Why Kids Like Clinton Need Mentors

With a little encouragement, Clinton became a leader on the playground.

Last year I had a student, Clinton, who was pretty challenging. He was constantly being put on the fence by his teachers because of something he did in class or at lunch. He could be disrespectful to other kids, didn’t want to participate in games and was hard to get through to. He had some discipline problems, and I was sometimes asked to take him out of class to talk with him.

Over the year, I spent a lot of time with Clinton, talking about football and other things that he loved. I took him to other class game times so he could work more closely with other students doing team games. I thought the personal attention might help. It didn’t work right away, but he gradually began to improve.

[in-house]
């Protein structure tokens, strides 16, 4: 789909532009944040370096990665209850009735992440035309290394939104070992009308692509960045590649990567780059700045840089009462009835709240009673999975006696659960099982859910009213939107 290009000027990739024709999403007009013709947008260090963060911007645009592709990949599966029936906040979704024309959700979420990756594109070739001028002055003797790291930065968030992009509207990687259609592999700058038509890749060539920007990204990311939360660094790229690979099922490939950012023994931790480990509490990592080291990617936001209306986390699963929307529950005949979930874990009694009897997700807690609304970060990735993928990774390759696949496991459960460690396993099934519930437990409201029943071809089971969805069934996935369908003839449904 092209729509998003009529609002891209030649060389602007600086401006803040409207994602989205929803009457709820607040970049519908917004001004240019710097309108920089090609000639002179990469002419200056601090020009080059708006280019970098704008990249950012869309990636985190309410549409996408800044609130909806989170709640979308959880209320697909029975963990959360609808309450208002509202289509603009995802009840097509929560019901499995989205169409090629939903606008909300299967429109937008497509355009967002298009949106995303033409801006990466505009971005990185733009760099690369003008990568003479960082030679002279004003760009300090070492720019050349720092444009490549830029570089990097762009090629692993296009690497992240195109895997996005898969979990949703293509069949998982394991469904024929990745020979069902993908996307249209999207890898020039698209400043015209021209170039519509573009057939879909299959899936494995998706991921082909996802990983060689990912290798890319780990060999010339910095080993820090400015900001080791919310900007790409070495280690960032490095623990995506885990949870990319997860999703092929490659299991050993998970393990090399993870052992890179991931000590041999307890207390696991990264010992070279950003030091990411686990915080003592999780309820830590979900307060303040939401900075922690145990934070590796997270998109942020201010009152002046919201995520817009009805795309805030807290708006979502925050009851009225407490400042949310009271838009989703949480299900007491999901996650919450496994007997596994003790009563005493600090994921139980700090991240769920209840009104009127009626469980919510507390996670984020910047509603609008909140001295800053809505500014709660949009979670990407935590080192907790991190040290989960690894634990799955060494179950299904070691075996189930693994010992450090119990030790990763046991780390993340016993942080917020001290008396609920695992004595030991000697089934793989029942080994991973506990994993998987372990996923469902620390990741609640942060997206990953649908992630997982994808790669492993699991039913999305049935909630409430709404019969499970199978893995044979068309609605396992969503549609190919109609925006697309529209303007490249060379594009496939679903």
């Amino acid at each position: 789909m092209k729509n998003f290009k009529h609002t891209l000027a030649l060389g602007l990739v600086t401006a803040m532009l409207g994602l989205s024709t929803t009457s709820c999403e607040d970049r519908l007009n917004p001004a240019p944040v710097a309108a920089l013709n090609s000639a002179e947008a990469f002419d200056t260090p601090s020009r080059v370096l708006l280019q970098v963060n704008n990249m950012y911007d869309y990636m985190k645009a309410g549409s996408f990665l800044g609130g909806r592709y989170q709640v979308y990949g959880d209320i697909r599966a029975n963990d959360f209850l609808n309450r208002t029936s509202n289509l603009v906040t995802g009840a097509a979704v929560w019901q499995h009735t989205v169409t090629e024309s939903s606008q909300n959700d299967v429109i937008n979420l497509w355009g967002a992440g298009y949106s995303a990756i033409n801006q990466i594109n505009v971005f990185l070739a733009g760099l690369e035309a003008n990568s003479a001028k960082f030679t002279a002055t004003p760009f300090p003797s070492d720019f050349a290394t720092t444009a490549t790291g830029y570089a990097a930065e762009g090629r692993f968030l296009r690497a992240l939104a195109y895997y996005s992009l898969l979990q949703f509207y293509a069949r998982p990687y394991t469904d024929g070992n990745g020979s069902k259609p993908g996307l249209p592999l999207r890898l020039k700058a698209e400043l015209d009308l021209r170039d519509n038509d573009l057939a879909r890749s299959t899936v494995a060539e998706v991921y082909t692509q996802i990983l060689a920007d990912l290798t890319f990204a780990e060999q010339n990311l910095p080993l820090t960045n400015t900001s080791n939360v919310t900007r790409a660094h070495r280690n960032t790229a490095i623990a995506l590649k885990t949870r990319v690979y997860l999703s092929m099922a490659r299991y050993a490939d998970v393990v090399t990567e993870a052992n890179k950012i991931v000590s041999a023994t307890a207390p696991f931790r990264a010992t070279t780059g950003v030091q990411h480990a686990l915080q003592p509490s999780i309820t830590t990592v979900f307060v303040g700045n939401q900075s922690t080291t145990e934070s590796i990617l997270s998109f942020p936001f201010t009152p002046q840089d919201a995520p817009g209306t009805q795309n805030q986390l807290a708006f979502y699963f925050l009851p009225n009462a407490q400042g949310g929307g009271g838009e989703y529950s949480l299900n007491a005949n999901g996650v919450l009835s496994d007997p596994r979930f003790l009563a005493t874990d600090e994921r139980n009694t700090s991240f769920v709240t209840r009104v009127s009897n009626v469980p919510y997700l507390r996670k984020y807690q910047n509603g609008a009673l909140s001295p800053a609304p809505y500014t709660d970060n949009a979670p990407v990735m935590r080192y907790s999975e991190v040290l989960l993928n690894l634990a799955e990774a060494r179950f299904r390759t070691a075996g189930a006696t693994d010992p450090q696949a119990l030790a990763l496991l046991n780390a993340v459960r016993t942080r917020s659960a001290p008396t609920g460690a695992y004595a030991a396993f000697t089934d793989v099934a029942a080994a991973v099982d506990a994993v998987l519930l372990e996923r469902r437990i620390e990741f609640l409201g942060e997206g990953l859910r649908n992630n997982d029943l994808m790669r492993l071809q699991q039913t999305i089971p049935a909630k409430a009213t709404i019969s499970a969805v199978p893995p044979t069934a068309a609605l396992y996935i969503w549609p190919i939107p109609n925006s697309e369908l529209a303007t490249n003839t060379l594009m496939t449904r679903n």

When the kids are cooped up inside, they tend to have a different attitude than when they’re playing outdoors, and it’s not always good. One rainy day the kids were doing puzzle games inside and I realized that Clinton was turning into “mini me.” I walked up during a disagreement a few kids were having, and there was Clinton. Rather than being negative or saying “shut up” or yelling, he was managing the conflict and doing a good job.

Clinton is back at my school this year, and he’s grown up a lot. He’s always the first one out the door at recess volunteering to lead games. He leads the loudest cheers and always asks to help. Someday, he’ll end up being a Playworks Junior Coach.

Clinton is one of those kids that Playworks really benefits. He’s now realizing his potential and getting compliments and confidence. With this program, kids like Clinton learn to step their game up and realize they can take responsibility both on and off the playground. He is one of my big successes, and a reason I continue to work for Playworks.

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